Balancing work with pleasure

In an article entitled, 4 Pieces of Career Advice You Should Never Listen to, recently published by Policymic, Karen Mishra discusses some of the most common pieces of career advice which also tend to be extremely unhelpful. Perhaps the most important point she raises is around choosing a career which speaks to your passion, as opposed to one which pays the bills. It’s fairly common for comments such as, “If you follow your true passion you’ll never work a day in your life,” to be thrown around, but this offers a completely unbalanced view of working life. 

It’s true that in order to feel fulfilled, we need to pursue careers which allow us to feel competent and to feel as though we are making a valuable contribution. However, this doesn’t necessarily mean that we need to pursue our greatest passions in order to achieve this. For instance, while your passion might be art, you may find yourself perfectly happy in a career in law.  It’s necessary to consider that it would be difficult to lead a peaceful and happy life when you are constantly plagued by financial concerns and eventually you might even start to resent that passion which once made you feel alive. 

As Mishra points out, it’s wisest to try and balance commitments with hobbies. By all means, carry on taking that art class, but make sure that you have a reliable source of income which gives you peace of mind where finances are concerned.

Do you feel that your passion should be kept separate from your occupation? We’d love to hear your thoughts.  

4 Pieces of Career Advice You Should Never Listen to 

The original article can be found here

We are asked to give career advice all the time. It’s hard to give advice because you don’t want to give bad advice. We know this because we’ve been given bad advice many times in our life. We prefer to share our good and bad experiences and let people learn from them and make their own choices. As the wise poster above says, “it could be that the purpose of your life is only to serve as a warning to others.”

1. "Stay at home, like my wife." 

This was literally the first piece of career advice Karen got during her first week as a GM intern. Her boss’s wife had never worked outside the home, and he could not figure out what a girl was doing in his department. Karen’s dad had raised her to be independent, even buying her the book Dress for Success before the beginning of the internship, so she was dumbfounded by this remark. She could have left in tears, but she didn’t; she stayed put. She did the filing which he assigned. She didn’t whine when he let the male interns get the better assignments. She sucked it up until she moved onto he next assignment, and learned a valuable lesson: Just because a manager thinks a girl should stay at home doesn’t mean she should.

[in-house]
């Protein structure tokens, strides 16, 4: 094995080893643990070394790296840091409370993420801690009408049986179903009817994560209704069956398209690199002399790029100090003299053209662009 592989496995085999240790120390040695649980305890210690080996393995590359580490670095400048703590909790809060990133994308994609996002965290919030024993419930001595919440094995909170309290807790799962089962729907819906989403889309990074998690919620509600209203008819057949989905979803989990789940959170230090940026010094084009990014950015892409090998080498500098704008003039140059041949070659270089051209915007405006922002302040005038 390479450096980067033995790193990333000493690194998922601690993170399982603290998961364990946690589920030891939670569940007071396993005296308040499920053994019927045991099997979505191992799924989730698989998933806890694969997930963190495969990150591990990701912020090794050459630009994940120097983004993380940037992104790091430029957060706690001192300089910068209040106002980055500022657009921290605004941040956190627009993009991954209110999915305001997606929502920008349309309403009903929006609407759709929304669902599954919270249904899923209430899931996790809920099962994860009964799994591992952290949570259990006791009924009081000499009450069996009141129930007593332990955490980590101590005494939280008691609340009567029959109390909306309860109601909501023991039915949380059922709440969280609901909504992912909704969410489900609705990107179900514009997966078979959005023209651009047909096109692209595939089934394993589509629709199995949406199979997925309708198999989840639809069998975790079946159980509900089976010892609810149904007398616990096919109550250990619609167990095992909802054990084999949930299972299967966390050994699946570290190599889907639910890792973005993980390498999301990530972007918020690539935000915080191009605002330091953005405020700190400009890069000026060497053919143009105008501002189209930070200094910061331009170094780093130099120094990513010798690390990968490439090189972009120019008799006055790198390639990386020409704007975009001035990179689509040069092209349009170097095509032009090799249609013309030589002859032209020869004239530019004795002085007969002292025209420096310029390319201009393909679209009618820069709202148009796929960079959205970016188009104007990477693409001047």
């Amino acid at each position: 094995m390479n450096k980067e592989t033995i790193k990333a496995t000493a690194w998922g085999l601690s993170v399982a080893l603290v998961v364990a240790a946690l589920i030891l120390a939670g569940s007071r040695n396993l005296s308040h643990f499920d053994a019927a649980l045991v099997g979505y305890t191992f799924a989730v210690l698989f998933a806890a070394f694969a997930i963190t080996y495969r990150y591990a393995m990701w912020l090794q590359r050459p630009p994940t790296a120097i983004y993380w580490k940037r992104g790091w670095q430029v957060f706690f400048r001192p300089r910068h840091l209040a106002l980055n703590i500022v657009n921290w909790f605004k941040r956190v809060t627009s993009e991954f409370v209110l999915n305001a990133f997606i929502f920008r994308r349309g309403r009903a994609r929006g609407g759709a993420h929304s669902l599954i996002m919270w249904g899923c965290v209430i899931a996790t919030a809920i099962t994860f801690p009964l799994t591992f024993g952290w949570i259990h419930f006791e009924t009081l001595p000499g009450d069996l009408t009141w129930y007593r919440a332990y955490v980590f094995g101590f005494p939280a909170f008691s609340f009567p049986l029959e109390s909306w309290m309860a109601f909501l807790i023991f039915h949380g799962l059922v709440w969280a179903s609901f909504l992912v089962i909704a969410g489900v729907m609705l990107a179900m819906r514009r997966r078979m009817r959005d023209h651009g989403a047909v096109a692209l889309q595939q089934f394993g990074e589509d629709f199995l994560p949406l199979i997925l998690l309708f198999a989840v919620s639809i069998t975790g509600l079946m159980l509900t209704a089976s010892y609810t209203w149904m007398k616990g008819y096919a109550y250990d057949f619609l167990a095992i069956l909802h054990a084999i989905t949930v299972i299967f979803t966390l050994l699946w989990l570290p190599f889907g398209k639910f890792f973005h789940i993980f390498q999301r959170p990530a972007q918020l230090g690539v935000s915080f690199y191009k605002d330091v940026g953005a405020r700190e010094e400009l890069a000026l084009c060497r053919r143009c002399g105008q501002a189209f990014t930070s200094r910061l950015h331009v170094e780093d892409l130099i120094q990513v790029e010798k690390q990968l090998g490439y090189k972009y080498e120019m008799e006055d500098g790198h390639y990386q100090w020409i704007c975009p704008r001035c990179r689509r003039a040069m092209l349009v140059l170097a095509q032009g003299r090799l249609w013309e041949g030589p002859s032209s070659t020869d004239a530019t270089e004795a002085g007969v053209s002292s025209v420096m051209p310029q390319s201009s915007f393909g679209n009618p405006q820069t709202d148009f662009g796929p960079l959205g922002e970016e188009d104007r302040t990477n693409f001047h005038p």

2. "Go to a company where you'll be happy." 

Aneil actually took this advice and regretted it almost immediately, because he knew in his gut that he should have gone to another organization which also made him a job offer. When you trust someone whose advice you are seeking, remember to dig deep and ask why they would be happy at that company. Ask what makes them happy and then see if that makes you happy, too. Just because you respect that mentor does not mean that you have the same goals and aspirations. Just because a company and setting would make them happy does not mean it is a good fit for you. When you ask for career advice, consider the source and all of the baggage that might come with that advice.

3. "Don’t try something new: your life is just fine." 

One of the other things Karen found when making a career change is that it can make other people uncomfortable and they will try to discourage you. When she wanted to return to graduate school, many of her “friends” tried to remind her that she had a nice life and she should keep things the way they are. But, was that advice for her or for them?

Thankfully, she didn’t listen to that advice, went off to earn her MBA, and her career was far the better for it.

4. "Don’t go for the money, do what you are passionate about." 

Karen wanted to be a music major in college, but her wise father reminded her that all of the music majors he knew all had two jobs to pay the bills. He advised her to double major in business so that she could enjoy her music but also have the ability to pay the bills. So many people are told to pursue their passions, but without a sound plan to pursue them. Life is not all about money, but there has to be a balance between passion and paying the bills.

-Karen Mishra